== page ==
Health Highlights: April 2, 2008
Here are some of the latest health and medical news developments, compiled by editors of HealthDay:
Drug Ads Should Tell Where to Report Side Effects: Petition
Nearly 12 percent of Americans who've ever taken a prescription drug have suffered a side effect serious enough to send them to a doctor or hospital. But only 35 percent of consumers know they can report serious side effects to the U.S. Food and Drug Administration, says a new Consumer Reports poll.
To help improve awareness, Consumers Union on Wednesday presented the FDA with a petition that has signatures from nearly 56,000 people who want an FDA toll-free number and Web site included in all TV drug ads. Consumers Union is the nonprofit publisher of Consumer Reports.
Last year, Congress said all print drug ads must carry FDA MedWatch reporting information, and told the FDA to conduct a study to determine if it was appropriate to include reporting information in TV drug ads. The report was due by the end of March but has not been completed.
"You can't turn on a TV today without seeing a drug ad, but those ads never mention that consumers should be reporting serious drug side effects to the FDA," Liz Foley, campaign coordinator with Consumers Union, said in a prepared statement. "What better way for the FDA to let consumers know how to report serious problems with their medications than putting a toll-free number and Web site in all those drug ads we're bombarded by each day?"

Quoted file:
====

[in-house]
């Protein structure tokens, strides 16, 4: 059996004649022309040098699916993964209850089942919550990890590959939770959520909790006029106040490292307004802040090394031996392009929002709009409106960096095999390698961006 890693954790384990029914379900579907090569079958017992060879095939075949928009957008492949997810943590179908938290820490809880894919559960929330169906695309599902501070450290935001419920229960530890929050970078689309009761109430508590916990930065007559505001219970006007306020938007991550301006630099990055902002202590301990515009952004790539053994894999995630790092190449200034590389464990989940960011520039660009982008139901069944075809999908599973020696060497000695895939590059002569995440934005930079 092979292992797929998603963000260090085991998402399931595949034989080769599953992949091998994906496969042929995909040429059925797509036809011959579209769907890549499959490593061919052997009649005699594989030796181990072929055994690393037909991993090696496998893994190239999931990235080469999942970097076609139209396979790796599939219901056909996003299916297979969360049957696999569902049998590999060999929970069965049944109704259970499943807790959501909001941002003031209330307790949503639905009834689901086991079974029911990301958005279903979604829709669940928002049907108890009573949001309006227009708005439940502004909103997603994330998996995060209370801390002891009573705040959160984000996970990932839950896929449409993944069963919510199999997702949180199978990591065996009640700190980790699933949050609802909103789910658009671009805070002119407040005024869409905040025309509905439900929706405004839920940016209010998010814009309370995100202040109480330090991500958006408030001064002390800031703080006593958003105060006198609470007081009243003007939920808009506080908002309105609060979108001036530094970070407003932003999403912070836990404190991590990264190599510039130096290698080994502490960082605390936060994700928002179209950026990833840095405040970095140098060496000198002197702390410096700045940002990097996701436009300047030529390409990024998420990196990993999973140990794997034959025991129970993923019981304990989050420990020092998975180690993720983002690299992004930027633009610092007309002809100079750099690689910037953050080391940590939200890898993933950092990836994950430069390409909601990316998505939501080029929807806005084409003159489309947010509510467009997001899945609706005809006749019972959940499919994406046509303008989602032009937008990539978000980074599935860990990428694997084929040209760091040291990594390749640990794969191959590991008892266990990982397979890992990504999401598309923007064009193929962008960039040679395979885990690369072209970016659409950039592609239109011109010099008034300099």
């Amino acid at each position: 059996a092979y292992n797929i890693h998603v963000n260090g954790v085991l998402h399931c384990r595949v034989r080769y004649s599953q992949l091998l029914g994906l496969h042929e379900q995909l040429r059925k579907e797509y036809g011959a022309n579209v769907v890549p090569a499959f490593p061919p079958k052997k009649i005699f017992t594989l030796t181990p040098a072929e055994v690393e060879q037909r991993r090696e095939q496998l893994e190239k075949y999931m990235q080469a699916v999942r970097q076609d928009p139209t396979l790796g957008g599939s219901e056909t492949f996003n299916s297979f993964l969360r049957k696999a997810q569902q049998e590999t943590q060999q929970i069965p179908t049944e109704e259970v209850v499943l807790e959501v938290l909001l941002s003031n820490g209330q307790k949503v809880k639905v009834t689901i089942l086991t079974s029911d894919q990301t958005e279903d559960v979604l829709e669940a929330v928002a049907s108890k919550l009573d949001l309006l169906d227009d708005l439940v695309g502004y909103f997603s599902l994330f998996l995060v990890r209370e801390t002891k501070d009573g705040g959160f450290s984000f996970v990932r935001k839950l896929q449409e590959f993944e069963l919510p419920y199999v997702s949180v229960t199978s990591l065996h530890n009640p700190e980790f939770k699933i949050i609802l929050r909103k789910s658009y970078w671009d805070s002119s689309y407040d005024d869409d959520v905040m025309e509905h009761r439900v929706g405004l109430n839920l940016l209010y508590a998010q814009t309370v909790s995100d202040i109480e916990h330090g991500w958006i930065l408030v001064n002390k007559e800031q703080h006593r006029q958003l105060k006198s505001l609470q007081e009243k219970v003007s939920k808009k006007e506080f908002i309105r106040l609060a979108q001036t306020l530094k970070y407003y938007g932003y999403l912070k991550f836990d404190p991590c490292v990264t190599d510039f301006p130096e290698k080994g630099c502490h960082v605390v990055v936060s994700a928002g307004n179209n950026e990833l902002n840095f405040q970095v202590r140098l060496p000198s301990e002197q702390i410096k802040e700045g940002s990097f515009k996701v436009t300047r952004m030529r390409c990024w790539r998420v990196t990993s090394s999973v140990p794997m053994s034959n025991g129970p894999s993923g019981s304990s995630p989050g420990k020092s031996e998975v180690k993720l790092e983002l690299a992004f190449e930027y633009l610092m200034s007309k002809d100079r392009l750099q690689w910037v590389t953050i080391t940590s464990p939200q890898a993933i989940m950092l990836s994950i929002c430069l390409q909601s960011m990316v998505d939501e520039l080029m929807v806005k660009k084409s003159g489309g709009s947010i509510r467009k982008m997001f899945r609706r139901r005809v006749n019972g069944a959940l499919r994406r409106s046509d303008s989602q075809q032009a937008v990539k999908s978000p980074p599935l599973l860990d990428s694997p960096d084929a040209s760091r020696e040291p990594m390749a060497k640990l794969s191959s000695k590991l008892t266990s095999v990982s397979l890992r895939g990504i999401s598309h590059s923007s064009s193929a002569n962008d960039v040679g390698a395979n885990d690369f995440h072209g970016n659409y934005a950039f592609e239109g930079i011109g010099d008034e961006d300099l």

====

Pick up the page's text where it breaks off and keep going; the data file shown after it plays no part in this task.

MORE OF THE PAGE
The Consumer Reports poll found that 87 percent of respondents said TV ads should contain reporting information.
Midwest States Receive Fewest Public Health Dollars From CDC
Midwestern states receive less public health funding from the U.S. Centers for Disease Control and Prevention than other states, according to a Trust for America's Health (TFAH) study released Wednesday.
The study found that Midwestern states received an average of $16.24 per person in 2007, compared to $19.74 per person for Western states, $23.37 per person for Northeastern states, and $29.40 per person for Southern states.
On a state-by-state basis, Alaska received the most ($69.76 per person) while Kansas received the least ($13.61 per person), according to the study.
The CDC funds are used by state and local communities for a variety of public health programs, including cancer prevention; chronic disease prevention; health promotion; diabetes control; environmental health; HIV prevention; immunization; infectious disease prevention; and bioterrorism preparedness.
"Every American should have the opportunity to be as healthy as he or she can be. Every community should be safe from threats to health. If we're serious about improving the health of Americans, we need to make a much bigger investment in disease prevention efforts in every state and every region," Jeff Levi, executive director of TFAH, said in a prepared statement.
Untreated Cavities More Common Among Low-Income Children
Children in low-income families are much more likely to have untreated dental cavities than children from high-income families, says the latest News and Numbers from the U.S. Agency for Healthcare Research and Quality.
The analysis of data from surveys conducted between 1999 and 2004 found that 31 percent of low-income children had untreated cavities, compared to about six percent of high-income children. If untreated, the infection that causes tooth decay and cavities can lead to pain, tooth loss and more serious infections.
Among the other findings:
- Only 36 percent of low-income children visited a dentist in the past year, compared to 70 percent of high-income children.